We had company coming for dinner tonight but I managed to knock out drafts of both my stories before they arrived. I love writing, but sometimes it can be overwhelming when deadlines sneak up on you.
Y'all have a great Sunday.

Friday, January 21, 2011


This evening I delivered a pot of Jilda's world famous cheese potato soup to a friend who's going through a difficult time just now. 
Our friend lives about fifteen miles away so I decided to take the back way, across the foothills instead of taking the "road most often taken". 
As I crossed a ridge, I looked off to the west and it felt like I could see forever. The setting sun highlighted dissipating contrails of some passing planes, and the sky looked like a dusty rainbow. 
I tried to pull over and take a photograph, but a fellow traveler rode my bumper like a hobby-horse, and by the time I found a wide place in the road to let them pass, it was too late to get the picture, the moment had passed. 
I could rail against inconsiderate people who can't pause a moment to enjoy rare beauty, but I'd be railing against myself. 
You see I've been that inconsiderate driver in the past. I can recall too many times when in a hurry, I swore at old farts who had the audacity to brake for beauty. "Don't these idiots know that I must get to Wal-Mart for cheese doodles and Mountain Dew??????? Who the hell do they think they are trying to take a picture of a rainbow???????
But things changed for me within this last year. Even thought I'm quite busy, I'm not in as big a hurry as I was in the past.  When I see something remarkable, I take a picture, or at least I take a moment to enjoy the rare gift.
I forgive the inconsiderate driver tonight. The truth is, pictures are never as good as the ones you take with your mind. It is my wish that one day the young motorist will get to a place in their lives where beauty does matter, and they will slow down enough to take a picture.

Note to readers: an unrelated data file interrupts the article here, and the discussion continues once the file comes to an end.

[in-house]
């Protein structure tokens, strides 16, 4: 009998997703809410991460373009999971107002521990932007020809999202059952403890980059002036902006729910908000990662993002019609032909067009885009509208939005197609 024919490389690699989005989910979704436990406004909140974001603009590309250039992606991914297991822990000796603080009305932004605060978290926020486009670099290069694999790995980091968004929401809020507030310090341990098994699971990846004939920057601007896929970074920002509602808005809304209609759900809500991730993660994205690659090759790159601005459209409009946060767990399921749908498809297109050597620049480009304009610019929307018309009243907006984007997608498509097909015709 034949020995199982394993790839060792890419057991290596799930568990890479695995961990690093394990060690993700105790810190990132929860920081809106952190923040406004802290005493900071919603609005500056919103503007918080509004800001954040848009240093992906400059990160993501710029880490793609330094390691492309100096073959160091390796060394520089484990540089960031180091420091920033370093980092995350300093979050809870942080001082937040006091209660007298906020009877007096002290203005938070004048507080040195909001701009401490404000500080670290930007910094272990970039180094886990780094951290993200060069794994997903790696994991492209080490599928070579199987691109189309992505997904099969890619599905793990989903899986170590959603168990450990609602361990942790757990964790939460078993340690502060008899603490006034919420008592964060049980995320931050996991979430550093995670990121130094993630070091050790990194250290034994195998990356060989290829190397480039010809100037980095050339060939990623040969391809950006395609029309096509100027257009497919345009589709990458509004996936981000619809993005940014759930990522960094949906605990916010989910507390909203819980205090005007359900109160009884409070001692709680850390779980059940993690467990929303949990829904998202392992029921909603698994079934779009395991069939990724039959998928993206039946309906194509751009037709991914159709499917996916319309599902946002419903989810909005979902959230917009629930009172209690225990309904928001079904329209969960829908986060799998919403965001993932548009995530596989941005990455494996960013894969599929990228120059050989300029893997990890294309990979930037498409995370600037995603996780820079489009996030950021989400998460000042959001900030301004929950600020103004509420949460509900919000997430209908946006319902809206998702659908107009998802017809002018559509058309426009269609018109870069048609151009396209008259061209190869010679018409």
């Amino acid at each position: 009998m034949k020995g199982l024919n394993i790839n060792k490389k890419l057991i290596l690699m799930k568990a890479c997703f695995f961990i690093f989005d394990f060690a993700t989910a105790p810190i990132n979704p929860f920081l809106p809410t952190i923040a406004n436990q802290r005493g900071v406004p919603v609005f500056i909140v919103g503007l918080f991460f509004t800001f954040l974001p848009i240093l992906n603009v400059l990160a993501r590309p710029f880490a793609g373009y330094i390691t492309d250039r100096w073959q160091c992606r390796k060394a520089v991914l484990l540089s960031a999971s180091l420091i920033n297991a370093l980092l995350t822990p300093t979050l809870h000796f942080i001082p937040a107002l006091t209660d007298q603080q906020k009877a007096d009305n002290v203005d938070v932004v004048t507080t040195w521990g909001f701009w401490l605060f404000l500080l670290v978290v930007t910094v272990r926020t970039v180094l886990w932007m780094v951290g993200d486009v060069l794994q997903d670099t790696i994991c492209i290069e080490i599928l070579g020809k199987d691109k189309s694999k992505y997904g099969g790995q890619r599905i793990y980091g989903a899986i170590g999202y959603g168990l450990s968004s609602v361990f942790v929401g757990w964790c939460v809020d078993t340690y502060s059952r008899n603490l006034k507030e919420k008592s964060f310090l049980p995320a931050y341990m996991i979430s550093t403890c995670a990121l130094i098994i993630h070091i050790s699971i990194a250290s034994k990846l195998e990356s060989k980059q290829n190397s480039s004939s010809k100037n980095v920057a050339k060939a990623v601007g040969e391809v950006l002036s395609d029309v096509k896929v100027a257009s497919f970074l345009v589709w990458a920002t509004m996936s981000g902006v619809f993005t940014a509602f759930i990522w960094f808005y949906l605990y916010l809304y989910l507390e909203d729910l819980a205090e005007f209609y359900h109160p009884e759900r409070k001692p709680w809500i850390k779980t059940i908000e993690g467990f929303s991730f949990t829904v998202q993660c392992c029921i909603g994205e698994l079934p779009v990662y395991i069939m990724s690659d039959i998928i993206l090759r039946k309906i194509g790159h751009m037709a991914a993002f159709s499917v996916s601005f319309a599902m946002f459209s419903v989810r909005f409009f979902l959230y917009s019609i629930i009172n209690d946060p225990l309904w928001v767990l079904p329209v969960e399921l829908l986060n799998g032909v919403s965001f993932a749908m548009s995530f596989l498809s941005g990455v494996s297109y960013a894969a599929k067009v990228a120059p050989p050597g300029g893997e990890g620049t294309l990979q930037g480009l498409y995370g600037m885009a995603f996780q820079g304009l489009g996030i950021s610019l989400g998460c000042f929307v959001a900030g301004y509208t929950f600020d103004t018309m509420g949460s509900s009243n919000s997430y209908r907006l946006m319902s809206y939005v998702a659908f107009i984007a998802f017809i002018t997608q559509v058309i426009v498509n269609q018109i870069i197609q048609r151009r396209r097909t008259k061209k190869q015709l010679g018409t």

Thursday, January 20, 2011

I recommend a change in locale from time to time. The last few weeks I felt like I was in a bit of a rut, but a little time on the road and my mind threw off the chains.  New ideas began to flow like an artesian well.
As I drove through Montgomery yesterday I thought of Rosa Parks. I saw a picture of her once that was taken a few years before she passed away and she looked angelic. It's the picture of her that I hold in my mind whenever I hear her name. She was the black lady who refused to give up her seat on an Montgomery bus to a white person in 1955. At the time, her actions were considered scandalous by "the establishment", but her actions changed the course of history in America. 
As I drove on my way to my job assignment I made a mental note to stop on the way back and shoot a photographs in front of her house.
Then for some reason, I thought about Steven Young, who wrote and recorded the song Seven Bridges Road. His version never got traction, but then The Eagles recorded it and made it a LOT more popular. It is a hauntingly beautiful song written about a road near Montgomery. I made a mental note to try and find seven bridges road on the way home.
Yesterday evening as I approached Montgomery on my way back home, I thought about Hank Williams.  
He was, in my opinion, the greatest country music singer/songwriter ever. He was born in Mount Olive, Alabama but he's buried in Montgomery. A friend once told me that he and his friends used to go out in the cemetery to his grave, drink beer, and play Hank songs late into the night. Some would think this disrespectful, but my friend is not the disrespectful type. They loved Hank, and on some level they understood him, and felt his pain. 
As I drove through Montgomery on my way home, all that was left of the setting sun was a few gold and amber streaks in the evening sky, and I realized I didn't have time to do the things I wanted to do.
It would have been easy to beat myself up for not hurrying through the day and making time for the things I wanted to do in Montgomery.  But instead I found myself smiling. I silently thanked Rosa, Steve, and Hank for lifting me out of my rut. I might not have paid my respects yesterday, but I hope they know they hold a special place in my heart. 

Wednesday, January 19, 2011

The Gun That Killed Ol' Yeller